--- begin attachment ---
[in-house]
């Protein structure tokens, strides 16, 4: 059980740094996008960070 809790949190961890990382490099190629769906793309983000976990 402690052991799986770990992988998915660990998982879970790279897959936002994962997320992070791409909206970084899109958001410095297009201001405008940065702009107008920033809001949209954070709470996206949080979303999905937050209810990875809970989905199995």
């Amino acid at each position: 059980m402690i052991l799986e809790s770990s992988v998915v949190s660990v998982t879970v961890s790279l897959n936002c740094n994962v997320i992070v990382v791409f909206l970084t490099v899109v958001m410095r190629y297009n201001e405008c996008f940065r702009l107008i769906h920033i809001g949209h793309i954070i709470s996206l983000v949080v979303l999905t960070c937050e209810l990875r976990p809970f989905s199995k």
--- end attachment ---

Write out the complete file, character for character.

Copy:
[in-house]
């Protein structure tokens, strides 16, 4: 059980740094996008960070 809790949190961890990382490099190629769906793309983000976990 402690052991799986770990992988998915660990998982879970790279897959936002994962997320992070791409909206970084899109958001410095297009201001405008940065702009107008920033809001949209954070709470996206949080979303999905937050209810990875809970989905199995």
């Amino acid at each position: 059980m402690i052991l799986e809790s770990s992988v998915v949190s660990v998982t879970v961890s790279l897959n936002c740094n994962v997320i992070v990382v791409f909206l970084t490099v899109v958001m410095r190629y297009n201001e405008c996008f940065r702009l107008i769906h920033i809001g949209h793309i954070i709470s996206l983000v949080v979303l999905t960070c937050e209810l990875r976990p809970f989905s199995k």